The consequences of recording privileged conversations
Updated: Feb 16
In an unusual turn of events, four people have had their claims of race discrimination thrown out and costs awarded against them after they were found to have secretly recorded a privileged conversation between the employer and lawyers.
The four individuals had brought claims of race discrimination against Brighton University Hospitals NHS Foundation Trust (Zia and others v Brighton University Hospitals NHS Foundation Trust ET/2301120/2014).
The claimants were invited to a ‘without prejudice’ meeting with the chief executive of the trust and the trust’s lawyers before the Tribunal hearing began. At the end of the meeting, the claimants and their legal representative left the meeting room and the chief executive and his lawyers had a conversation about the case that was confidential in nature – or so they thought.
Soon after the meeting had taken place, the chief executive and lawyers were sent an anonymous recording and transcript of the conversation.
It was clear from the nature of the recording that it had been started just before the ‘without prejudice’ meeting ended and the claimants left the room. The Employment Tribunal was informed of the development.
The Tribunal said that the claimants had placed the recording device in the room before they left and had sent the recording and transcript to the employer to put pressure on them to settle the case in the claimants’ favour. This action effectively ruled out the possibility of a fair hearing.
Since the contents of the conversation between the employer and its solicitors were privileged and confidential, the actions of the claimants had violated this principle and given them an unfair advantage.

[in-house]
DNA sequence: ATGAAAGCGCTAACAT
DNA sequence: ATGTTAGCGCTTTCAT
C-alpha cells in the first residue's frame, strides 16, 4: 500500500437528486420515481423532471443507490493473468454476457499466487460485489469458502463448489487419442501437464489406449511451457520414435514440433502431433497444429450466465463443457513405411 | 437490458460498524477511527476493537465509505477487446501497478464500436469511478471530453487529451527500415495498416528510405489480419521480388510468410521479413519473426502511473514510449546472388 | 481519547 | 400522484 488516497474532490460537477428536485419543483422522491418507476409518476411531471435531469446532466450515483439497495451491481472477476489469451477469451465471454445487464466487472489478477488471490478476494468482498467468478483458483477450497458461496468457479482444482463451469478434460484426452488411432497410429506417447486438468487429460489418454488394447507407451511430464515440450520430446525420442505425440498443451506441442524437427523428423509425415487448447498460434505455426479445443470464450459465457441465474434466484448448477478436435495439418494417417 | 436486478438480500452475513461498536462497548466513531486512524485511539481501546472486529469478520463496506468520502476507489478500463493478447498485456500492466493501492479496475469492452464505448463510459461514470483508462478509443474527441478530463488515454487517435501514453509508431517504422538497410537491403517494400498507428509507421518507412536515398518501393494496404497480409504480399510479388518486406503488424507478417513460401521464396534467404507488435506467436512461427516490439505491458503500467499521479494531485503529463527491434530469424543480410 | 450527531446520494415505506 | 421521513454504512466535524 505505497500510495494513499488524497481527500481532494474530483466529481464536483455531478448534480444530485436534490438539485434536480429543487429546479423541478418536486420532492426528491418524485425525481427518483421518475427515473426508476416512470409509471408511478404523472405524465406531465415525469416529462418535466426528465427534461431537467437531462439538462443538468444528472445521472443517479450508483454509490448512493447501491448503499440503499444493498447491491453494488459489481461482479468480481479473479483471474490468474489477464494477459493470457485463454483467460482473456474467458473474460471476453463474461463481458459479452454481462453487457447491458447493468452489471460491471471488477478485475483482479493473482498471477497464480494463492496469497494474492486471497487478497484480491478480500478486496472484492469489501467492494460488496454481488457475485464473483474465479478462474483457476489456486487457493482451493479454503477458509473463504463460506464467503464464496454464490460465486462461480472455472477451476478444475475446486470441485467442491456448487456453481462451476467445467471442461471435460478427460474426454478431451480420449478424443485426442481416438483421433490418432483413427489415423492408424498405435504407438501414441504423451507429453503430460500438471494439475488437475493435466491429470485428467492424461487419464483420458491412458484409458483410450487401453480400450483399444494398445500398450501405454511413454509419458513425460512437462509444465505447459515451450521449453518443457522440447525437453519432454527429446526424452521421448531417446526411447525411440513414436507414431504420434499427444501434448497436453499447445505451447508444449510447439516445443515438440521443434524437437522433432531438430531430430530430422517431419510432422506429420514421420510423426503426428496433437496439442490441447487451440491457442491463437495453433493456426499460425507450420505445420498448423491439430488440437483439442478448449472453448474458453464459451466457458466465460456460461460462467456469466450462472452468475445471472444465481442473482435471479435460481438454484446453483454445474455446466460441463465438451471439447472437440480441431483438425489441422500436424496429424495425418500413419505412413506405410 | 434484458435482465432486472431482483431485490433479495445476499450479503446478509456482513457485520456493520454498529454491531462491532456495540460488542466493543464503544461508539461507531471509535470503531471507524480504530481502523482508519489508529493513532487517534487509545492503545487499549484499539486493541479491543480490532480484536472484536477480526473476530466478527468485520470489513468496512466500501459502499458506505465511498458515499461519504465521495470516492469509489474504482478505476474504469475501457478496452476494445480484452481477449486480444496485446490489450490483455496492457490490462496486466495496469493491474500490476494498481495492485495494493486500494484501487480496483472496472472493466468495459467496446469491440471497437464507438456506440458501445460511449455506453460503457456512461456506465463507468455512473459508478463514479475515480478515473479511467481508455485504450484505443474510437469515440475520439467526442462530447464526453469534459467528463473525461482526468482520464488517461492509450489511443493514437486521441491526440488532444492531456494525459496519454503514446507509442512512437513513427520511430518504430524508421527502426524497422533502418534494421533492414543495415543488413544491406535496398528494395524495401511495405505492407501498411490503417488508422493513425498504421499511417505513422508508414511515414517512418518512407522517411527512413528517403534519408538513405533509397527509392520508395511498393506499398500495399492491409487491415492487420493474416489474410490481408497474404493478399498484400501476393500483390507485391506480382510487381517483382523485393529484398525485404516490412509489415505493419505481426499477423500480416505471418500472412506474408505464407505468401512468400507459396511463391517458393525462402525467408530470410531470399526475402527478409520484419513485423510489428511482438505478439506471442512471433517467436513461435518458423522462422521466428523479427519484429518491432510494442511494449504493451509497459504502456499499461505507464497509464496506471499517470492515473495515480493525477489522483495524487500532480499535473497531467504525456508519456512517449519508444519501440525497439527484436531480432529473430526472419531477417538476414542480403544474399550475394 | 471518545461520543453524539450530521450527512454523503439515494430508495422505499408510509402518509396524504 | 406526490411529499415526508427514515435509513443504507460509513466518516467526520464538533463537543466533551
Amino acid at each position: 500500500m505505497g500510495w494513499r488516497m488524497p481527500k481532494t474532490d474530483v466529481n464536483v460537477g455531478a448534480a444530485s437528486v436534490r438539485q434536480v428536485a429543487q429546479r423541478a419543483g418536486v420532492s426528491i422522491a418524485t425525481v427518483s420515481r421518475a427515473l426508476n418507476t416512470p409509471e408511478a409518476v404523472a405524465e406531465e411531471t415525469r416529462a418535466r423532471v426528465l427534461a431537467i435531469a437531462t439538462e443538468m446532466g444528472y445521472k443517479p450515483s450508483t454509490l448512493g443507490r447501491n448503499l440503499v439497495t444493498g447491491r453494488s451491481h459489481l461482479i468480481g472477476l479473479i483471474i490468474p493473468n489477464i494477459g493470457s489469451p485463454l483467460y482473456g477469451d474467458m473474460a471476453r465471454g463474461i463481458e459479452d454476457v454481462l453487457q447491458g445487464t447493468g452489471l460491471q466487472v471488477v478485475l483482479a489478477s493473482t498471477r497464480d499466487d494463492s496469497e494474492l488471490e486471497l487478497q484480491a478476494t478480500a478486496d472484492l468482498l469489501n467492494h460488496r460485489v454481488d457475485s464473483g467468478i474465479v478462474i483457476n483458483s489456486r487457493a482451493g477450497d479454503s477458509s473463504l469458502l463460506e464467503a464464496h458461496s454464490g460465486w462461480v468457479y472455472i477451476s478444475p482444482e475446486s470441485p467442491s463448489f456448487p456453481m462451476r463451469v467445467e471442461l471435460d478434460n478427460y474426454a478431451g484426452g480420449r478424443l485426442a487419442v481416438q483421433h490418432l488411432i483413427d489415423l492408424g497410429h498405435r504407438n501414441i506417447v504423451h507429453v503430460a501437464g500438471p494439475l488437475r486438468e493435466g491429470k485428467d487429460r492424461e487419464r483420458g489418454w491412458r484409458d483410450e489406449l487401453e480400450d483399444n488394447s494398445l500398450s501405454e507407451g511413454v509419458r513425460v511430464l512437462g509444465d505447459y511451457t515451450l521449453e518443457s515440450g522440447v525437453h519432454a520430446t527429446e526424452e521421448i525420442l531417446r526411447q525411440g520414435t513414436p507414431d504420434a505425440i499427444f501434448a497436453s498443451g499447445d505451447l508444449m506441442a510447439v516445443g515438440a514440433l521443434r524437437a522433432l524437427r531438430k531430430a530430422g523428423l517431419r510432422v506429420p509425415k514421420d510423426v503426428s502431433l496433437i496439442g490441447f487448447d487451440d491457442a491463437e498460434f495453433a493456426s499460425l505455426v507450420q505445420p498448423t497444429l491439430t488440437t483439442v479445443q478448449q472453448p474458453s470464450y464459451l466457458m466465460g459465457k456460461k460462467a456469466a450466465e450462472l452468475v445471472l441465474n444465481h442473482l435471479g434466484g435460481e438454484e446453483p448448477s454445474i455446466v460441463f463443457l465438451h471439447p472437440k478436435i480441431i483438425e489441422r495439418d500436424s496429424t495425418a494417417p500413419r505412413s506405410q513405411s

It can only be imagined what might have happened if the claimants had kept quiet about the recording and had gone on to use the information in the Tribunal itself. That they ‘shot their bolt’ early worked to the employer’s advantage.
All four claimants had their cases struck out.
The tribunal went on to say that because of the covert way in which the recording had been carried out and the implied collective responsibility of all four claimants for recording and distributing the privileged information, they had acted in a “vexatious, abusive, disruptive or otherwise unreasonable” fashion. An award of costs was made against them of £17,371 each, or a total of £69,484. A costly error of judgement indeed.
What is ‘without prejudice’?
This means that if the parties are trying to resolve a dispute, any discussions that they have in order to do so are inadmissible in any subsequent court or Tribunal proceedings.
If an employer involved in a dispute with an employee wants to terminate that relationship with an offer of settlement, they are likely to use a ‘without prejudice’ meeting in order to do so.
If meetings or discussions are held that are not “without prejudice” it could cause problems for employers because a settlement offer could be held up by the employee as an admission of culpability. In addition, if there is a disciplinary or performance management process simultaneously ongoing and the employer offers a settlement to truncate it, the employee may cite the offer as evidence that the employer was never really interested in completing the procedure, resign and claim constructive dismissal.
The decision by the tribunal defends the absolute right for legal professional privilege to be protected.
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